It is important to note that regional integration of capital markets in the SADC region by cross-listings will allow savings to be pooled across the region; reduce costs and increase information sharing among members; diversification of risks; enhanced competition and innovation across financial institutions; wider choices of financial products provided to regional and foreign investors; and more integration into the global economy facilitated by increased attractiveness of markets.[148] Also, increased regional financial integration as a result of cross-listings enhances economic performance in the SADC region.[149] The regional financial integration of the national stock exchanges of southern Africa is vital because it bears strong implications for financial stability.[150] The establishment of regional market integration in the SADC region through cross-listing is significant, in that integrated markets would reduce costs, facilitate capacity building, and provide regional and international services and infrastructure.[151]

It is argued that cross-listed securities have always had a significant role in stock market development.[152] Hargis alludes to the role of cross-listing in development by stating that regional cross-listing has been shown to transform a segmented local equity market from equilibrium of low liquidity and market capitalisation to an integrated market with high liquidity and market capitalisation.[153] Many proponents of stock market development have argued that cross-listings can contribute positively to economic growth by increasing and improving the allocation of savings and investment.[154] Also, stock market development facilitates price discovery, price information content, and transmits signals to various stock holders in the market; which, in turn, facilitates decision making, thus allowing allocation of resources to their best use.[155] This is especially important in the SADC context whose economies before liberalisation were characterised by financial repression which inhibited price signals.[156]

The regional integration of stock exchanges in the SADC region through cross-listing is significant in that it is a means of overcoming the size and liquidity problems of existing exchanges, much more quickly than if these problems were to be overcome by the organic growth of national exchanges.[157] Thus, given the small, fragmented structure of SADC’s national financial markets, the most empiric importance of regional market integration in the SADC region is that it increases market size.[158] Moreover, it is a means of reducing the costs of investing in the SADC region for international investors.[159] Irving asserts that regional integration of the national stock exchanges in southern Africa through cross-listing offers a way of overcoming some of the impediments to development that most of them now face as relatively fledgling and illiquid exchanges.[160] For instance, with the exception of South Africa, the emerging stock markets in SADC are by far the smallest of any region in terms of the number of listed companies.[161] In 2012, 23 companies were trading in Botswana, 8 in Swaziland, 3 in Mozambique, and 13 in Malawi.[162] Hence, it is contended that only a SADC regional stock exchange can help to increase the assets and number of listed companies on a single SADC’s national stock exchange to a level compared to that of leading emerging markets in other parts of the world.[163] In addition, SADC’s regional financial integration will help small financial markets like Swaziland, Malawi, and Mozambique to take advantage of the systematic scale economies that accrue to larger systems.[164] SADC’s regional financial integration is important because it benefits countries by inducing foreign direct investment flows and enabling local financial institutions to grow into regional, continental, and, eventually, even globally players in financial markets.[165]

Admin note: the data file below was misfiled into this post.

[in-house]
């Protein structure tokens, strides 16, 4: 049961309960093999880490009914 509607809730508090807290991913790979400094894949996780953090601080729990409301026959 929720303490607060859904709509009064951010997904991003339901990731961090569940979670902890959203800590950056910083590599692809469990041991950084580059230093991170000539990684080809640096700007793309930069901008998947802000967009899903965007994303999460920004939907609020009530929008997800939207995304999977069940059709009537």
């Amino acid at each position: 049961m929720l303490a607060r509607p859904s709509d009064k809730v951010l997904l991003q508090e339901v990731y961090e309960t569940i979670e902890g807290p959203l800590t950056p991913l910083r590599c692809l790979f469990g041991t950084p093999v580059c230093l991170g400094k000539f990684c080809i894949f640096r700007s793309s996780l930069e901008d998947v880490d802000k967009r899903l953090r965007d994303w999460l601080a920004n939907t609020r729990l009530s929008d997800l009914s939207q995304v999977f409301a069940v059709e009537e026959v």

Another importance of cross-listing is that it helps to facilitate the integration of SADC’s national stock exchanges and the creation of a SADC regional stock exchange. It is argued that with a regional stock exchange, southern Africa will be able to participate in and to benefit from the growing international integration of stock markets.[166] Moreover, a regional stock exchange would be more conspicuous and would make it easier and faster for southern African funds to be floated on international markets.[167] Such a market, as opposed to several small individual national markets, would make the SADC‘s region stocks more accessible to foreign investors.[168] Cross-listings would help member exchanges of SADC to be competitive both in the region and on the international stage.[169] With heightened competition between national markets, these markets will be compelled to improve their operations. Therefore, cross-listing is an important step in creating a SADC regional stock exchange, given that regionalising the critical regulatory legal and accounting ancillary services may not necessarily be so easily achieved outside the framework of the more effective and deeper regional integration arrangements.[170]


From the foregoing discussion it is concluded that, the concept of cross-listings dates back to the nineties. It has been understood that it can bring greater efficiency, synergies, and economies of scale; attract foreign flow of funds; foster risk sharing and portfolio diversification; act as impetus to financial sector reforms, thereby broadening the competitiveness of international financial systems and minimising the risks of financial instability; facilitate capital market development; and lead to economic growth.